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Note: The comments and questions on this page came from people who visited this website. Please feel free to send your comments and questions to Professor Brenner (brenner@udayton.edu). She will respond privately, and may ask permission to post your message on this page. No one's e-mail will be used without first obtaining their permission, and names and e-mail addresses are removed before a comment is posted. Starting in 2002, the responses posted to the site indicate which of us replied: The initials SWB mean Professor Brenner wrote the response; the initials LES mean Professor Shaw wrote the response. We are also putting the year down, to indicate when the response was posted. If no initials appear, Professor Brenner wrote the response.


More questions about releasing the Starr grand jury report.

[About the release of the Starr grand jury report:] I'm not entirely clear. It appears that the three judge panel was within its rights to authorize the release of the data to Congress. By that action, did transcripts then become a potential part of the public record?

Response: As I said in my original message, I think serious challenges can be raised to the propriety of the three-judge panel's disclosure order. It is clearly not a Rule 6(e) order, since impeachment is not a judicial proceeding, and I do not think it is authorized under any other available provision of federal law. But as I think I also said, once the evidence was released, the cat is out of the bag and I think it's too late to do anything about the evidence.

You mentioned there were additional interpretations to the ruling. However, the judge's ruling was not challenged, either in the courts or in the House. In fact, the vote to release material was by an overwhelming, bi-partisan majority.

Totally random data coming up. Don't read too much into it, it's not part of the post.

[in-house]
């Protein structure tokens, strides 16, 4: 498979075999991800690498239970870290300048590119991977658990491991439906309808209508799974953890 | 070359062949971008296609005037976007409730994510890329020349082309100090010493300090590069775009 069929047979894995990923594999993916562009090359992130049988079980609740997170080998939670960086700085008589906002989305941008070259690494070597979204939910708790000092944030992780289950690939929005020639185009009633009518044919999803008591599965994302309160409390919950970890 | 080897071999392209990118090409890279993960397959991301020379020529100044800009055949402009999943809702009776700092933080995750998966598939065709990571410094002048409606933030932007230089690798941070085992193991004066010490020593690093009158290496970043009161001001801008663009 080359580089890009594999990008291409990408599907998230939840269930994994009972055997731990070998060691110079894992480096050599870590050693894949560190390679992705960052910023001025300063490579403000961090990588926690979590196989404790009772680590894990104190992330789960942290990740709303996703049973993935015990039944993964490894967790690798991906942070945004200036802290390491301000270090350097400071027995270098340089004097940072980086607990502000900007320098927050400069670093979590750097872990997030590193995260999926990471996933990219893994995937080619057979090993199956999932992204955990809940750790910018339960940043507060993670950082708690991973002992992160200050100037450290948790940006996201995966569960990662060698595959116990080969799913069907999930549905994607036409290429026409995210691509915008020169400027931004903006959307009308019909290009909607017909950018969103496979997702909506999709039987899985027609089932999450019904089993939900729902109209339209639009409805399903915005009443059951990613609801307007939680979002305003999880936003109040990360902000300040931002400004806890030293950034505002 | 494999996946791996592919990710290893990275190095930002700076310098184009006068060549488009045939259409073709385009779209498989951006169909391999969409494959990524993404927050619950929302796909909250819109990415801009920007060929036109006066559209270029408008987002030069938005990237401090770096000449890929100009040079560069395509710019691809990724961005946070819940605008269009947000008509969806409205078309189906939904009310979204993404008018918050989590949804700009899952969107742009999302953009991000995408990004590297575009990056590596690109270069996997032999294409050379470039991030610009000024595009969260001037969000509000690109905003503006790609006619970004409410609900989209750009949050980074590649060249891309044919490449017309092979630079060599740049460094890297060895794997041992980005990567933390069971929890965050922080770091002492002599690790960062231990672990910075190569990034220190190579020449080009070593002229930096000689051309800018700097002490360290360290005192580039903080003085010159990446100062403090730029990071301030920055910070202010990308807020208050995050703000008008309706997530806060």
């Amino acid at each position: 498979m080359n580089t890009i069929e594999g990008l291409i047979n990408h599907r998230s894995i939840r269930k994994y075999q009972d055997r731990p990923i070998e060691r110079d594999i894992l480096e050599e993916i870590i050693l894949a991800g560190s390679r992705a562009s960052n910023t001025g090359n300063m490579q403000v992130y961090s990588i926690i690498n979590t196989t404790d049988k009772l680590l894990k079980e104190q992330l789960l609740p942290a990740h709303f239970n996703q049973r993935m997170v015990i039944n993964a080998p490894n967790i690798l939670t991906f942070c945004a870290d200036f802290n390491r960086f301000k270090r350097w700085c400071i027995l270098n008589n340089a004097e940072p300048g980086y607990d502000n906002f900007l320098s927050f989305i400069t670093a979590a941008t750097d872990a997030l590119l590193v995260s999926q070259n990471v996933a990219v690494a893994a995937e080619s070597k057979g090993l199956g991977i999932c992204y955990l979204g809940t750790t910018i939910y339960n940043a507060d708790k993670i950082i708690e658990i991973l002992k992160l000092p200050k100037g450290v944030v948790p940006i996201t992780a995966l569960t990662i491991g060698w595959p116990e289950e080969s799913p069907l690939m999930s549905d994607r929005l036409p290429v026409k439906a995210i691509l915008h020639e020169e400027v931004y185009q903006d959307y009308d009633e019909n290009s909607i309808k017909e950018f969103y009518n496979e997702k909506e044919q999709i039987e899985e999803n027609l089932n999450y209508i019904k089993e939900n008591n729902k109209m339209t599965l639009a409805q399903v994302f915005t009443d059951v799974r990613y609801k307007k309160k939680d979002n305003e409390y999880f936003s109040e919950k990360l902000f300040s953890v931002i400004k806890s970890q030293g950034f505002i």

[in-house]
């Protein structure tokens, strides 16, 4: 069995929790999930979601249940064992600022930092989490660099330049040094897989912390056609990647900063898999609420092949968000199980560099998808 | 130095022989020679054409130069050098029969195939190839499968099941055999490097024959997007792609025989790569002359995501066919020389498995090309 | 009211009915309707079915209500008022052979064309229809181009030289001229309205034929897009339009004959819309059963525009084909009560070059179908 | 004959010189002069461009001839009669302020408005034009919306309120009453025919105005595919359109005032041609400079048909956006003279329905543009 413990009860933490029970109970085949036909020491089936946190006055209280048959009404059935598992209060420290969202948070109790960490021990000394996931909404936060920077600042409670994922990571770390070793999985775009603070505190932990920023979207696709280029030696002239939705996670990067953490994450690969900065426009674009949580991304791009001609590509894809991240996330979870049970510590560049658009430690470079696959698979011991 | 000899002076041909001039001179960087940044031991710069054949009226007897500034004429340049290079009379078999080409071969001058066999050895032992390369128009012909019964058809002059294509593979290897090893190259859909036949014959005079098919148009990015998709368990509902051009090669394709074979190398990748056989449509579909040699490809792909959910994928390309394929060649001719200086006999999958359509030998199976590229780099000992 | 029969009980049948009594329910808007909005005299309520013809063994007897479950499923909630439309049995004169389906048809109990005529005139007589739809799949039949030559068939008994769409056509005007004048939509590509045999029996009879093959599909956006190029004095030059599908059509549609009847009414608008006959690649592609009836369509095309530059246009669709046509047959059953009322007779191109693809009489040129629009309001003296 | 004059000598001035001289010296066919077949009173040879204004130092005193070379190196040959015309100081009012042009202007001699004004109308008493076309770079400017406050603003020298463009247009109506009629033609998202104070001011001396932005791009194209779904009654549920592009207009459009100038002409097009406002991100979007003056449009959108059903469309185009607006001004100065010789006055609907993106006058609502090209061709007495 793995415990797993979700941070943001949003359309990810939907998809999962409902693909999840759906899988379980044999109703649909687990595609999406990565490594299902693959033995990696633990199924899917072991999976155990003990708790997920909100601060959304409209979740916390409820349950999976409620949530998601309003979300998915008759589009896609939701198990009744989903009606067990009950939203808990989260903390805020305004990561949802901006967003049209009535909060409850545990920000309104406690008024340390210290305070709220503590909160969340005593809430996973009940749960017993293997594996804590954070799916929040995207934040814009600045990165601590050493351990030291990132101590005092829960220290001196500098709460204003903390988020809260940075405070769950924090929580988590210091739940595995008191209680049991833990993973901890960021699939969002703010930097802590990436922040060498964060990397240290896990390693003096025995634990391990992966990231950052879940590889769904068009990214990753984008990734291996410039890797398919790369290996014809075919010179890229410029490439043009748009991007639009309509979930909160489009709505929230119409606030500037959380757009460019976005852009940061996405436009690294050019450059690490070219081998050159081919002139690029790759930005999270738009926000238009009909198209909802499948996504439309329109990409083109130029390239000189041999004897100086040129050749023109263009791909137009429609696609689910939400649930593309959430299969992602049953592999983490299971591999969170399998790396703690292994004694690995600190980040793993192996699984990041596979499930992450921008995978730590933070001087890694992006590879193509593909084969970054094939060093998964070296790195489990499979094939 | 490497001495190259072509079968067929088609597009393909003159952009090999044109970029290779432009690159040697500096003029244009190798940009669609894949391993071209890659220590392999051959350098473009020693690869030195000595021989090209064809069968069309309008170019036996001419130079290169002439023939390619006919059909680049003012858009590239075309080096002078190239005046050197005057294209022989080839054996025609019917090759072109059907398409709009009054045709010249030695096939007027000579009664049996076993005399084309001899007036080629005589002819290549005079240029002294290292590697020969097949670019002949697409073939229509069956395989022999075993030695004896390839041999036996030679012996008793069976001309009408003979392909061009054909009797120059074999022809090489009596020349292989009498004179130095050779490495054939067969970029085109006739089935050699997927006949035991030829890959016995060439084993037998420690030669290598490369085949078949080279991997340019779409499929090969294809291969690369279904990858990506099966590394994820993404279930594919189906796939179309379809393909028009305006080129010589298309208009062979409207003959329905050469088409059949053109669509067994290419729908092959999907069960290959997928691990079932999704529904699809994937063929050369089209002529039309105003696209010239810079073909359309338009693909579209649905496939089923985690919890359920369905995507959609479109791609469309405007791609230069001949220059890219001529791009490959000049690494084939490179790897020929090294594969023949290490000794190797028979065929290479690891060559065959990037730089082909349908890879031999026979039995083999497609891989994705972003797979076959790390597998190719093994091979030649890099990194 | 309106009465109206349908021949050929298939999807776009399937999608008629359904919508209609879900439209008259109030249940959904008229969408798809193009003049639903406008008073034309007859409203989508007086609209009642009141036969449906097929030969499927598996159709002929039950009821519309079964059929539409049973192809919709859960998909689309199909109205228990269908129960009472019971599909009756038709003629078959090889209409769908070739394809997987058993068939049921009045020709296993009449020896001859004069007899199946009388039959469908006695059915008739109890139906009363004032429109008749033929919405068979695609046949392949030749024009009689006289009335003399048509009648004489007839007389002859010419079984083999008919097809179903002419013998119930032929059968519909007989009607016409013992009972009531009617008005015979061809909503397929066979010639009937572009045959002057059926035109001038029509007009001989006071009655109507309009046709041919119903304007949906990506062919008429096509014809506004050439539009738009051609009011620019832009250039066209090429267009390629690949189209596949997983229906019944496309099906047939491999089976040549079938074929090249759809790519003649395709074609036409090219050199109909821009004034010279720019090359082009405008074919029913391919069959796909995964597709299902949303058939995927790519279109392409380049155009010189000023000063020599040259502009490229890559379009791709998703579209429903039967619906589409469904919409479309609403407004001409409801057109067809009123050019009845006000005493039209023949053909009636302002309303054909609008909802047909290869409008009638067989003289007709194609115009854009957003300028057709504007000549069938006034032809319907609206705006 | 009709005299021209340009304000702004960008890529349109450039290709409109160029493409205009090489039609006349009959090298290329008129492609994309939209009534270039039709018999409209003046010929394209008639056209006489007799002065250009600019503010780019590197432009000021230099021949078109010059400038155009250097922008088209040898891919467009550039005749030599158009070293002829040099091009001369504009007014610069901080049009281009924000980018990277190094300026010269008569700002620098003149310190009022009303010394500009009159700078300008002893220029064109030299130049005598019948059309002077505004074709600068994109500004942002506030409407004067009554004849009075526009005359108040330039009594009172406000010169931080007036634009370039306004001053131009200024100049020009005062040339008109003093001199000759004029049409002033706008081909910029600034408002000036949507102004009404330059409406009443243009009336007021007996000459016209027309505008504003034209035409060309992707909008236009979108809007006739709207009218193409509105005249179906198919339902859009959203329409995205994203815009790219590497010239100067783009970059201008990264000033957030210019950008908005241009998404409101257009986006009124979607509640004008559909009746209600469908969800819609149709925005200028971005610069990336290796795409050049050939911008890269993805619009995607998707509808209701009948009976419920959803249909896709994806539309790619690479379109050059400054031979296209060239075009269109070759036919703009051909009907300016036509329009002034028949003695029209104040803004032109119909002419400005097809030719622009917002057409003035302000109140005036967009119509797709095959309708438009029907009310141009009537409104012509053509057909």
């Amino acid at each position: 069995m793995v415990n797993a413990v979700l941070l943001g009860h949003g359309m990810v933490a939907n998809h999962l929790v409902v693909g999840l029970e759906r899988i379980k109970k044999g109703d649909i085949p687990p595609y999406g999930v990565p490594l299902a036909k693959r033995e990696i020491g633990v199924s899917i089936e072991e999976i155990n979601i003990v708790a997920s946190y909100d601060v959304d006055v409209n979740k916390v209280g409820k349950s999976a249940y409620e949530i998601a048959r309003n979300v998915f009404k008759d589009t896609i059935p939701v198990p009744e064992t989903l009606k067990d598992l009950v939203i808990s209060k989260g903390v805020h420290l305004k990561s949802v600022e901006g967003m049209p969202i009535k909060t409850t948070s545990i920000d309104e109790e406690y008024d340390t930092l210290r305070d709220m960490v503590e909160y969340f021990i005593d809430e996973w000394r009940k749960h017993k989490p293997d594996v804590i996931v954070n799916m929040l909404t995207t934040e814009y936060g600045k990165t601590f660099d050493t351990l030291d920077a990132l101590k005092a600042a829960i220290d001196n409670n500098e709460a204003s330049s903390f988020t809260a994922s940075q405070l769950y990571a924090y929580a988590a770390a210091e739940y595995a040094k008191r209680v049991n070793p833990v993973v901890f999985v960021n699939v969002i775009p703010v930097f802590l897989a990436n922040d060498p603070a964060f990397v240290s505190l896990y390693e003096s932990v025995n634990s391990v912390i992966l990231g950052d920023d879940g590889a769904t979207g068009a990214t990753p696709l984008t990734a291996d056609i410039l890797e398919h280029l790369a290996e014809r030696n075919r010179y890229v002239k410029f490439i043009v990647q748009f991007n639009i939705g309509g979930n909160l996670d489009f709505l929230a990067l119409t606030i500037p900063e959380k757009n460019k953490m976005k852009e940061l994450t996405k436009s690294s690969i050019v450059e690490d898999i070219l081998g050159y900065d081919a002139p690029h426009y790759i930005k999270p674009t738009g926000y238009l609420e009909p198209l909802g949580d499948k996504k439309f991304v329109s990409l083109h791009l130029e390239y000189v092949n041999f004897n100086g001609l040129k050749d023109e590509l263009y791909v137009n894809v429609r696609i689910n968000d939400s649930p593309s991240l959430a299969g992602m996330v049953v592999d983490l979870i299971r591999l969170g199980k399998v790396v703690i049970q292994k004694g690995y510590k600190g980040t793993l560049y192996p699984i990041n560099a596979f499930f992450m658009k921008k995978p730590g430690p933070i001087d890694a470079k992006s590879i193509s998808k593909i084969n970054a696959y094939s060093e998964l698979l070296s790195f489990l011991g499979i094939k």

Response: No, neither the President nor anyone else with standing (i.e., anyone else who would have been injured by the release of evidence raised by the grand jury) challenged the order, for any of several reasons. For one thing, the order was sealed when it was entered and was not made public for two months, until Starr released the grand jury evidence--the order was released then, as well. Consequently, many people thought Starr would go to the court, before seeking to release the evidence, and publicly apply for a disclosure order, which would then give persons with standing an opportunity to oppose his request.

Since the order was sealed, and since disclosure subsequently occurred under the aegis of that order, they never got the chance. Also, the President no doubt would not have moved to challenge the release of the information had he had the chance to do so because of political reasons. That is, the President and his advisors probably felt that challenging the release of the information would be politically disastrous, as it would make it appear that he was trying to hide something.

And as all this illustrates, a court can do something that is not proper, but no consequence attached in our system unless someone challenges what the court did.

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